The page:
CTR: How would you describe the transition, particularly in light of all of the chaos that ensued following these historic governmental shifts?
KURS : All the factories in Yugoslavia were socially owned, meaning the workers themselves managed the factories under a system called “self-management,” until the dissolution of Yugoslavia began. The disintegration of Yugoslavia (which began in 1991) marked the start of a devastating privatization process, which, under the pretext of transition from a socialist society to a capitalist one, led to a collapse of industrial production. From 2000 to 2005 the situation in the factory worsened: the ownership structure often changed;factory-owned infrastructure, land and other assets were put up for sale; and the workers’paychecks were delayed.
The increasingly bad state of affairs reached a critical point in 2005, when the factory owners attempted to divide the factory physically by building a wall in the middle of the hall. This was done so that the new owners could split the production processes, transferring one part to a newly formed sister company, which would enable them to extract additional capital from ITAS, fire workers more easily and sell the collectively owned property and machines. In response to this, the workers launched numerous strikes, set up roadblocks and engaged in hunger strikes in order to preserve their right to work and demand better conditions, and eventually they tore down the new wall. Even though it took one year of strikes and blockades, the workers created a new form of self-management in January 2007, which they proudly called the “self-management for the 21st century.”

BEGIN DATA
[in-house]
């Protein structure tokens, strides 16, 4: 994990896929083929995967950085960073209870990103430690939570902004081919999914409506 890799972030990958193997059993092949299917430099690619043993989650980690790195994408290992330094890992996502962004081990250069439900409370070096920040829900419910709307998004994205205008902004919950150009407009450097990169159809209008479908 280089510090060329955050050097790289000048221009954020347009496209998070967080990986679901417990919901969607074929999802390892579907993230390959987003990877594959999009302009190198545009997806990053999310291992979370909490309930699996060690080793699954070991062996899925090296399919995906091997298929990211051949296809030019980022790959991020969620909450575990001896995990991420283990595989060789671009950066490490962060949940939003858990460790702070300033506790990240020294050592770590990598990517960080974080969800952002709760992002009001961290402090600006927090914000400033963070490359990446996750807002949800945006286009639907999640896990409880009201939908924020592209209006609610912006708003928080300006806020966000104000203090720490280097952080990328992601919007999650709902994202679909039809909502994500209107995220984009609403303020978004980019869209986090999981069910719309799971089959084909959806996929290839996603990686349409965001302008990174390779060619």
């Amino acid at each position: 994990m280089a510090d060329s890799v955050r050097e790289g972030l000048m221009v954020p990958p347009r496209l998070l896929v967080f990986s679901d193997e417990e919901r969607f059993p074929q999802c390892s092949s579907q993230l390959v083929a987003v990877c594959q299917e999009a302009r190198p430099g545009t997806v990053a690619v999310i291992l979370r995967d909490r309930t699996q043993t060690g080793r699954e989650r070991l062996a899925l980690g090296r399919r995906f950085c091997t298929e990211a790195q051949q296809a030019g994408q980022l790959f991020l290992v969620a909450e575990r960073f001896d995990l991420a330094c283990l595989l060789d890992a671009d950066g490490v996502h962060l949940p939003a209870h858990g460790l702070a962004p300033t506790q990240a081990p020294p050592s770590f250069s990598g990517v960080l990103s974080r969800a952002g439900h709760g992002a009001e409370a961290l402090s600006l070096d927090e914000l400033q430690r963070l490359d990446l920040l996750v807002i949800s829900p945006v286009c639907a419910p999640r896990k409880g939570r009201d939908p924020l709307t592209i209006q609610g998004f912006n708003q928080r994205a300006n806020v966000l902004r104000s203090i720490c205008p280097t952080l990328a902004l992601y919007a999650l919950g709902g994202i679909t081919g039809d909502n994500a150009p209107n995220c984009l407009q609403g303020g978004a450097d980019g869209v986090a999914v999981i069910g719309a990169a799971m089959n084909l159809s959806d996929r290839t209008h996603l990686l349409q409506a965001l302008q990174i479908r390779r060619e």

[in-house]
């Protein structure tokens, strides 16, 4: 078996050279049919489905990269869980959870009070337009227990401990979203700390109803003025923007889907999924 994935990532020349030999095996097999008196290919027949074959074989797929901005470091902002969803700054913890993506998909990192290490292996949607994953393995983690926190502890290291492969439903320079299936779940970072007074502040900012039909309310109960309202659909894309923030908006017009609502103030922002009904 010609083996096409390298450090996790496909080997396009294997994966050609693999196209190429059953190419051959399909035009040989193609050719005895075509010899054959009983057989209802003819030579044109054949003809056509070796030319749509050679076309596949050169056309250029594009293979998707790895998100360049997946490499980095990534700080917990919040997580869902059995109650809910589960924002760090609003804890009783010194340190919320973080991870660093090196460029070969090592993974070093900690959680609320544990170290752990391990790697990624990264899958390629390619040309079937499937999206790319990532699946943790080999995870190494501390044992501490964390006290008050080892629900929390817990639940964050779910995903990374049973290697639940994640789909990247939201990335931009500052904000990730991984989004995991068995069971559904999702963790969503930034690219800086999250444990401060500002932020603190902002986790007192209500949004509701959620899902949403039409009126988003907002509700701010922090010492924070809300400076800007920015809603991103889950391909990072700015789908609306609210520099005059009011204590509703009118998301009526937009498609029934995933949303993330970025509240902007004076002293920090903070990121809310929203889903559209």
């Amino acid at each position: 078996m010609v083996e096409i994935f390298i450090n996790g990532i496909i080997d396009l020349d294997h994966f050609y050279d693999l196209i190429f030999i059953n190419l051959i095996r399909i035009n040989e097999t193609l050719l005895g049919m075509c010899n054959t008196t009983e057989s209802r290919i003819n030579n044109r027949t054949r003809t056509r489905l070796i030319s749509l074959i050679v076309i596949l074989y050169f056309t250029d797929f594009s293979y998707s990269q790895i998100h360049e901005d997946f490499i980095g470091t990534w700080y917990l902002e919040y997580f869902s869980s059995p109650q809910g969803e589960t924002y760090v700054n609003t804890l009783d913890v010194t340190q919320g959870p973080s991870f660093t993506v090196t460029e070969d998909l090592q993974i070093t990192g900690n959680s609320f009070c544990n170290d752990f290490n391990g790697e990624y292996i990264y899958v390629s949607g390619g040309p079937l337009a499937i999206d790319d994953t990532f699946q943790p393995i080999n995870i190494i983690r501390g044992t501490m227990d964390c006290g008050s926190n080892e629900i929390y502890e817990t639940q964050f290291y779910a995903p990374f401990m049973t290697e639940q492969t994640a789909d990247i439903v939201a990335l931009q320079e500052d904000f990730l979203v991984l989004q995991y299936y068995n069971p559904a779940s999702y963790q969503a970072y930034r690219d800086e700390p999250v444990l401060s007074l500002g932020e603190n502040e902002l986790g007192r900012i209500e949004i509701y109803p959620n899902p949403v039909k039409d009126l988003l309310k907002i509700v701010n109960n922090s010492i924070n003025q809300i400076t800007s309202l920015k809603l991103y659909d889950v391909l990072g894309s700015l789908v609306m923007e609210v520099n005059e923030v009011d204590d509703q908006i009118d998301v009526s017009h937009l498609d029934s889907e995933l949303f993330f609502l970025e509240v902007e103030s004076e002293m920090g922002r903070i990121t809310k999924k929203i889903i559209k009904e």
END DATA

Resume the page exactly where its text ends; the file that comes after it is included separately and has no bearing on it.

CTR: How did they execute this form of “self-management?”
KURS : The workers managed to convert their claims for unpaid wages into stock and to effectively become majority owners of the factory. In doing so, they managed to save their jobs, but perhaps more importantly, their actions also served as a call for rethinking the workers’ self-management system. They demonstrated how continuous struggle can provide more stable jobs and incomes, providing a model for how workers’ self-management can function within a capitalist society. By taking over the factory and making it effective once again, ITAS workers put themselves in the center of the regional workers’ struggle.
CTR:What prompted you to place the mural at the site of the factory?